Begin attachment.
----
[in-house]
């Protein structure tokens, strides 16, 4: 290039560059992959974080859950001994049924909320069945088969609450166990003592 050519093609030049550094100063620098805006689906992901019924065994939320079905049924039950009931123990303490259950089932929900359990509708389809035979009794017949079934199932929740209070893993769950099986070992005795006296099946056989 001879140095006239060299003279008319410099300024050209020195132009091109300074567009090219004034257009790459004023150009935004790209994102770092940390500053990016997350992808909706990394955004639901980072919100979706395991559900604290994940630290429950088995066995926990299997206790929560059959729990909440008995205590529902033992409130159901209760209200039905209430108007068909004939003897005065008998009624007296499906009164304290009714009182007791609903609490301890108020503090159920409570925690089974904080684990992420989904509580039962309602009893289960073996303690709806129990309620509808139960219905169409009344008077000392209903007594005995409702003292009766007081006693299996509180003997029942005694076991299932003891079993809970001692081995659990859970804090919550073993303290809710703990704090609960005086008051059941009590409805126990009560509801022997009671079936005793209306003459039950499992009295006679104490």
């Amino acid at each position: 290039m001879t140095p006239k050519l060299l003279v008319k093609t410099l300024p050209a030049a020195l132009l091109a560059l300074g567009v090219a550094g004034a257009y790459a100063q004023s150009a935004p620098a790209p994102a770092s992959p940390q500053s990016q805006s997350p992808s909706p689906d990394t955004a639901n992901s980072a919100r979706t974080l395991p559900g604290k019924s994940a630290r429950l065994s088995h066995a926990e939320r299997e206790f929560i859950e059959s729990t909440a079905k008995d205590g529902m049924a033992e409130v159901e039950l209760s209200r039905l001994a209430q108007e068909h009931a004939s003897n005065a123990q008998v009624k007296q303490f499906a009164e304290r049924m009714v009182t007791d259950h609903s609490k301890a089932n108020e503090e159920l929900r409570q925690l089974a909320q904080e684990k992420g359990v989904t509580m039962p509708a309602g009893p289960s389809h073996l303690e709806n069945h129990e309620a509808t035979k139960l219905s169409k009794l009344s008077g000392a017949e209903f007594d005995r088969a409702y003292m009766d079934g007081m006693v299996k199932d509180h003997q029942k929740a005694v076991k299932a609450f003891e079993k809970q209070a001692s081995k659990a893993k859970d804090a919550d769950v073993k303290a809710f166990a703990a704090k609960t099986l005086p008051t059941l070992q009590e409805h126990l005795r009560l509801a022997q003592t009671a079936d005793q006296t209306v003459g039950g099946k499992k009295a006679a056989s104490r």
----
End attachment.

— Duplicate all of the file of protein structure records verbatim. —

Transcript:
[in-house]
């Protein structure tokens, strides 16, 4: 290039560059992959974080859950001994049924909320069945088969609450166990003592 050519093609030049550094100063620098805006689906992901019924065994939320079905049924039950009931123990303490259950089932929900359990509708389809035979009794017949079934199932929740209070893993769950099986070992005795006296099946056989 001879140095006239060299003279008319410099300024050209020195132009091109300074567009090219004034257009790459004023150009935004790209994102770092940390500053990016997350992808909706990394955004639901980072919100979706395991559900604290994940630290429950088995066995926990299997206790929560059959729990909440008995205590529902033992409130159901209760209200039905209430108007068909004939003897005065008998009624007296499906009164304290009714009182007791609903609490301890108020503090159920409570925690089974904080684990992420989904509580039962309602009893289960073996303690709806129990309620509808139960219905169409009344008077000392209903007594005995409702003292009766007081006693299996509180003997029942005694076991299932003891079993809970001692081995659990859970804090919550073993303290809710703990704090609960005086008051059941009590409805126990009560509801022997009671079936005793209306003459039950499992009295006679104490």
């Amino acid at each position: 290039m001879t140095p006239k050519l060299l003279v008319k093609t410099l300024p050209a030049a020195l132009l091109a560059l300074g567009v090219a550094g004034a257009y790459a100063q004023s150009a935004p620098a790209p994102a770092s992959p940390q500053s990016q805006s997350p992808s909706p689906d990394t955004a639901n992901s980072a919100r979706t974080l395991p559900g604290k019924s994940a630290r429950l065994s088995h066995a926990e939320r299997e206790f929560i859950e059959s729990t909440a079905k008995d205590g529902m049924a033992e409130v159901e039950l209760s209200r039905l001994a209430q108007e068909h009931a004939s003897n005065a123990q008998v009624k007296q303490f499906a009164e304290r049924m009714v009182t007791d259950h609903s609490k301890a089932n108020e503090e159920l929900r409570q925690l089974a909320q904080e684990k992420g359990v989904t509580m039962p509708a309602g009893p289960s389809h073996l303690e709806n069945h129990e309620a509808t035979k139960l219905s169409k009794l009344s008077g000392a017949e209903f007594d005995r088969a409702y003292m009766d079934g007081m006693v299996k199932d509180h003997q029942k929740a005694v076991k299932a609450f003891e079993k809970q209070a001692s081995k659990a893993k859970d804090a919550d769950v073993k303290a809710f166990a703990a704090k609960t099986l005086p008051t059941l070992q009590e409805h126990l005795r009560l509801a022997q003592t009671a079936d005793q006296t209306v003459g039950g099946k499992k009295a006679a056989s104490r």